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St. Charles Dissolution of Marriage AttorneyFor those who have never been divorced, the divorce process can seem daunting and confusing. How do I file for divorce? What happens if my spouse serves me divorce papers? Can I refuse to sign the divorce petition? These are just some of the many questions that people seeking a divorce in Kane County, Illinois may ask.

Read on to learn about the process of filing for divorce, responding to the divorce petition, and addressing divorce issues in Illinois.

The Divorce Petition Initiates the Divorce

The first official step in the divorce process is filing the divorce petition or "Petition for Dissolution of Marriage," as it is called in Illinois. Either spouse may file for divorce. Illinois is currently a no-fault divorce state so there is no need to list the specific reasons for seeking a divorce. The only ground for divorce in Illinois is irreconcilable differences.

St. Charles Child Support LawyerChild support is an important form of financial assistance for parents in Illinois. Payments are based on both parents’ net income, and often paid on a monthly basis. The parent with the majority of parenting time, formerly called the custodial parent, receives child support from the parent with less parenting time.  If the parents each have at least 40 percent of the parenting time, the child support obligation is reduced accordingly.

Usually, child support ends when a child turns 18 and graduates high school or graduates from college. However, what happens if a child is emancipated?

Emancipation of a Child in Illinois

The Emancipation of Minors Act was passed in 1980. It allows individuals to become either partially or fully independent from their parents. Emancipation automatically occurs when a child turns 18 and becomes an adult. However, a special emancipation order can expedite the process and allow a 16 or 17-year-old to be emancipated. To become emancipated, teenagers must show that they are mature enough to handle their own affairs. They must also demonstrate that they have already been living partially or completely separate from their parents or guardians.

St. Charles Divorce LawyerDivorce often follows months, years, or decades of marital breakdown. By the time a couple files for divorce, they may have pent-up resentment, anger, and hurt, making it nearly impossible for them to interact amicably. Some divorcing spouses can hardly stand to be in the same room together.

Sharing a home with your spouse during divorce can be miserable for both parties. It is also hard for children to live in a home filled with animosity. Consequently, many spouses wonder if they can force their spouse to move out or have their spouse evicted.

Motion for Exclusive Possession of the Marital Home

Living with your spouse during the divorce process can be impractical and even harmful. However, some spouses refuse to move out even if they know it is best for everyone involved. If you are getting divorced and your spouse refuses to leave your shared home, you may be able to file a motion for temporary exclusive possession of the marital residence.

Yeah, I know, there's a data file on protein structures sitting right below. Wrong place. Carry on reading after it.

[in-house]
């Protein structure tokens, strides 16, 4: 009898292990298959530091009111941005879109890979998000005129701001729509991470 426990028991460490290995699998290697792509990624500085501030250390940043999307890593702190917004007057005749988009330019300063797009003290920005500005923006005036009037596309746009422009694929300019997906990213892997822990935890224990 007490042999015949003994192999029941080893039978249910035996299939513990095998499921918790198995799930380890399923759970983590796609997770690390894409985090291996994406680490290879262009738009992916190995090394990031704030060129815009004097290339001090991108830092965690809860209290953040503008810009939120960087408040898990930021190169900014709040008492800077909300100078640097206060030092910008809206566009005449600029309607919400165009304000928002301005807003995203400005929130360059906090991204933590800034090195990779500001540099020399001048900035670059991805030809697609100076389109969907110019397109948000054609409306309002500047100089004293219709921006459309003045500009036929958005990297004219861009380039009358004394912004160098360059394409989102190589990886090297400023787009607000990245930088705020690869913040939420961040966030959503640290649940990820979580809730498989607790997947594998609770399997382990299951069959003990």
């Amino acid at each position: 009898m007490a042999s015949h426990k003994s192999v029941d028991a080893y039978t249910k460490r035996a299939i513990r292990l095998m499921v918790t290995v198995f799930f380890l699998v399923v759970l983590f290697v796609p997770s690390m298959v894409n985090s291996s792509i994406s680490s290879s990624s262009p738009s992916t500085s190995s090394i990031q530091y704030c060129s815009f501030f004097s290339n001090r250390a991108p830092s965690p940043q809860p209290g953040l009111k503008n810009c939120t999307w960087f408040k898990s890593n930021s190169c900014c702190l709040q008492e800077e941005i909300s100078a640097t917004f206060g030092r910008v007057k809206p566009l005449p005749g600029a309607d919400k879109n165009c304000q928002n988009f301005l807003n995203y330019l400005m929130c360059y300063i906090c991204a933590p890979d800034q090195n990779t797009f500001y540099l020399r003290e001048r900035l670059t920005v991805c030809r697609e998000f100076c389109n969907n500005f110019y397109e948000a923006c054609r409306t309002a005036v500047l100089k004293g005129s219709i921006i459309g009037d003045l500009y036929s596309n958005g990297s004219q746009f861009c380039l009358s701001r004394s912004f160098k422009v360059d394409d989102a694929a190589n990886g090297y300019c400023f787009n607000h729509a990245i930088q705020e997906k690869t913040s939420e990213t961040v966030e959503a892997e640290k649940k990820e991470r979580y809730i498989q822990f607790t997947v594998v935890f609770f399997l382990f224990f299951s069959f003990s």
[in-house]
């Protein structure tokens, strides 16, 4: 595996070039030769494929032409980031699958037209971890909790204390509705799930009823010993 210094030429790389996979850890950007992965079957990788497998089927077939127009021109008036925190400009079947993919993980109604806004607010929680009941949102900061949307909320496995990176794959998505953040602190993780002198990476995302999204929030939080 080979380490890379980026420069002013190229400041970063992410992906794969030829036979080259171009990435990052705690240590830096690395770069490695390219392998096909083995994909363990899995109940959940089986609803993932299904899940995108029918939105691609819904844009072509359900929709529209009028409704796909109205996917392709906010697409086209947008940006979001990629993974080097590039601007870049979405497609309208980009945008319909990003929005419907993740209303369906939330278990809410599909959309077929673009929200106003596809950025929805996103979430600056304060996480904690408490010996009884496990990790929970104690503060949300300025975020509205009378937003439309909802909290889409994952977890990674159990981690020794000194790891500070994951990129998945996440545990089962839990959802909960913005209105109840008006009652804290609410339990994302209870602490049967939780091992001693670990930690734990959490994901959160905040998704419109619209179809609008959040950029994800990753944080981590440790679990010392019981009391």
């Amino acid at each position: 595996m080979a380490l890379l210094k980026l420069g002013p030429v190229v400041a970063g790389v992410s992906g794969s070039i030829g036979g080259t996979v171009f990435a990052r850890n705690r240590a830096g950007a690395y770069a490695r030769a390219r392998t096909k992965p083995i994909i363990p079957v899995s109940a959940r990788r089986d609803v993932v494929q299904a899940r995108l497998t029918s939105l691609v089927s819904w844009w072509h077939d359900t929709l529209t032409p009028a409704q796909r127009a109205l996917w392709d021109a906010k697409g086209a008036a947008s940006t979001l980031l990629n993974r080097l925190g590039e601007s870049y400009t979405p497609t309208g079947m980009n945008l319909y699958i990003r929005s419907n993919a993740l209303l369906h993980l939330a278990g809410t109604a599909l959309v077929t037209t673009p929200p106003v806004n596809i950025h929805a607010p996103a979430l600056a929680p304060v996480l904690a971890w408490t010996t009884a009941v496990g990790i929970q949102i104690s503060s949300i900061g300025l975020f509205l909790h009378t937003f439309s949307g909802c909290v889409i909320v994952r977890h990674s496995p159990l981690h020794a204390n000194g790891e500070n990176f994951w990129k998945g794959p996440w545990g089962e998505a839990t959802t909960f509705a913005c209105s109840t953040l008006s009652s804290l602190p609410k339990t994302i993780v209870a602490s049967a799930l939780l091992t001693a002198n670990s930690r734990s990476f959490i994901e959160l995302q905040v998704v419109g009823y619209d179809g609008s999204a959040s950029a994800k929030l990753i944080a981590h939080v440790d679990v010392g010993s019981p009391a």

Kane County Child Support LawyerChild support used to be calculated solely based on the obligor’s net income and the number of children being supported. For example, a parent supporting one child paid 20 percent of his or her income in child support and a parent with two children put 28 percent of his or her income toward child support. However, Illinois has since modernized the child support calculation method to include the income of the both parents.

Typically, a parent’s actual income is used to calculate child support. However, there are situations in which the court may use a parent’s “imputed income” to determine the child support obligation.

What is Imputed Income?

The majority of child support orders are calculated using the parents’ actual income. The amount that a parent pays is based on his or her share of the parents’ combined income. If one parent makes $30,000 a year and the other parent makes $70,000 a year, the parents have an annual combined income of $100,000. The parent who makes $30,000 would be responsible for 30 percent of the basic support obligation. However, if the court feels that a parent is intentionally earning less than he or she is capable of earning, the court may use the parent’s imputed income instead of his or her actual income.

How Does Sole Custody Work in 2022?

Posted on in Family Law

Kane County Parenting Time LawyerAs you may already know, Illinois laws are frequently updated and modified. Some of the biggest changes to Illinois divorce and family law took place in 2016. The language used to describe child custody matters was just the start of the changes. Legislators also modernized the way courts handled child custody and divorce issues, prioritizing the involvement of both parents in a child's life.

If you are getting divorced or are unmarred and share a child with an ex, you may have questions about how to get sole custody. How does sole custody work? Can a father get sole custody? Are mothers granted sole custody by default? These are complicated questions, and the answers vary case by case. The best way to get advice specific to your situation is to work with a skilled family law attorney. Read on to learn more about how Illinois law currently handles custody matters.  

Sole Custody Versus Joint Custody in Illinois

In 2022, the terms "sole custody" and "joint custody" are only used informally. The law does not describe custody in these terms any longer. Instead, the law breaks down custody into two main components:

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